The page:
Built in the traditional Joseon Dynasty architectural style, its cluster of buildings are very picturesque to behold, with lush gardens all around them; the vast majority of them are still lived in to this day. Although it is quite hard to reach the village, as it lies some 20 kilometers to the north of Gyeongju, it is well worth the effort if you want to experience traditional ways of life in an authentic setting.
5. Cheomseongdae Observatory
Although it is not all that impressive to gaze upon, Cheomseongdae’s significance is without compare; it is remarkably the oldest surviving astronomical observatory in not only the whole of Asia but possibly even the world. Built in 632 AD during the reign of Queen Seonduk, the ancient structure stands at just over nine meters tall. Nowadays, lots of lovely gardens can be found all around it.
Said to have been built out of 365 stones – one for each day of the year – Cheomseongdae Observatory was used for centuries by astronomers, who came to gaze out at the stars and planets above. It is particularly worthwhile stopping by in the evening when the observatory is spectacularly lit up, and its tower stands out against the night sky.
Designated a national treasure in 1962, Seokguram is one of the nation’s most important historical, cultural, and religious sites. Part of the Bulguksa Temple complex, the Seokguram Grotto, as it is commonly known, is nestled away on the slopes of Mount Tohamsan overlooking the East Sea off in the distance.
Completed in 774 AD, the grotto houses one of the finest examples of Asian art in the shape of its breathtaking Buddha sculpture; the deity is said to look over and protect South Korea. While the art and architecture are astounding, the magnificent mountain scenery is no less alluring, and the grotto is the perfect spot for some quiet contemplation and meditation.
3. Cheonmachong Tomb
Meaning ‘sky horse,’ Cheonmachong is so named because a spectacular painting of a white horse was unearthed when the tomb was excavated in 1973. Remarkably, over 11,500 artifacts were found in the tomb. While these offered up a fascinating look at society in the Silla Kingdom, they unfortunately didn’t shed any light on which king was buried in the mound.
Believed to date to the fifth century, Cheonmachong is the only tomb that you can enter in the Daerungwon Burial Mound complex, and it is well worth doing so if you have the opportunity. Inside are lots of interesting artifacts for you to check out, as well as the wooden coffin and royal accessories in which the king himself was buried. Despite its small size, Cheonmachong Tomb offers an invaluable look at an important part of South Korea’s illustrious history.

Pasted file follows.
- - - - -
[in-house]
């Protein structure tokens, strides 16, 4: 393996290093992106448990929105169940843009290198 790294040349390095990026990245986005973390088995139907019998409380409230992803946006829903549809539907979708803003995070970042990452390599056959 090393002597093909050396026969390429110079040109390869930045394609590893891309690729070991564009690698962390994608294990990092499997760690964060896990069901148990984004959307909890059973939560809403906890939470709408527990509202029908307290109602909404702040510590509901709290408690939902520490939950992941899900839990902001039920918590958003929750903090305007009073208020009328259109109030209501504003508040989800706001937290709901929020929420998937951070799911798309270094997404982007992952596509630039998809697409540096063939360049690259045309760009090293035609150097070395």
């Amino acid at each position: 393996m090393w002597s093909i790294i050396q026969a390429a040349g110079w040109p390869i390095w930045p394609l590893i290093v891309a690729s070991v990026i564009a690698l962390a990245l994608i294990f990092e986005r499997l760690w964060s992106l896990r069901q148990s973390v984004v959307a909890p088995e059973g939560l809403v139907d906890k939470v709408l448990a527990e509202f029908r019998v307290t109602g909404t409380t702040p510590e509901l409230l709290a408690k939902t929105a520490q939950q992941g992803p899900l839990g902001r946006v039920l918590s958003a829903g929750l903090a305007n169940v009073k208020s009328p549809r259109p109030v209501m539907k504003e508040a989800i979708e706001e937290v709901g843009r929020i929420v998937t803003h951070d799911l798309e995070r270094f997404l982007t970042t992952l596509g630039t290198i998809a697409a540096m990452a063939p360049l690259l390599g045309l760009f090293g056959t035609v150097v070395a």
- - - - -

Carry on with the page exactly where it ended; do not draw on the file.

2. Anapji Pond
Created in 674 AD by King Munmu to celebrate the unification of the Korean Peninsula under Silla rule, the human-made Anapji Pond is now one of the most popular tourist attractions in the city and is a part of Gyeongju National Park. Surrounded by beautiful gardens and wonderfully reconstructed pavilions and palaces, Anapji Pond certainly makes for a fine sight and is best viewed at night when the grounds are so magically illuminated.
Donggung Palace, in particular, looks incredible reflected in its waters. In autumn, lots of newlyweds come here to have their photo taken amidst the colorful lotus blossoms blanketing the pond.
1. Bulguksa Temple
Lying on the slopes of Mount Tohamsan, Bulguksa Temple is an absolute masterpiece of Buddhist art and architecture. It is widely considered to be the most impressive temple in the whole of South Korea. Built in the eighth century, the temple boasts some astounding stone pagodas and statues of the Buddha, and seven of the country’s National Treasures are to be found scattered around its complex.
Perfectly at harmony with the majestic mountain scenery all around it, the temple’s many courtyards and gardens are mesmerizing to wander around, with beautiful architecture on show wherever you look.
While Bulguksa Temple certainly holds great historical and cultural importance, it still functions as a site of worship, so you will often see monks and pilgrims chanting or performing rituals. The highlight of many people’s visit to Gyeongju, no trip to the city can be complete without stopping by this fantastic old temple, which is remarkably still in use over a thousand years after it was built.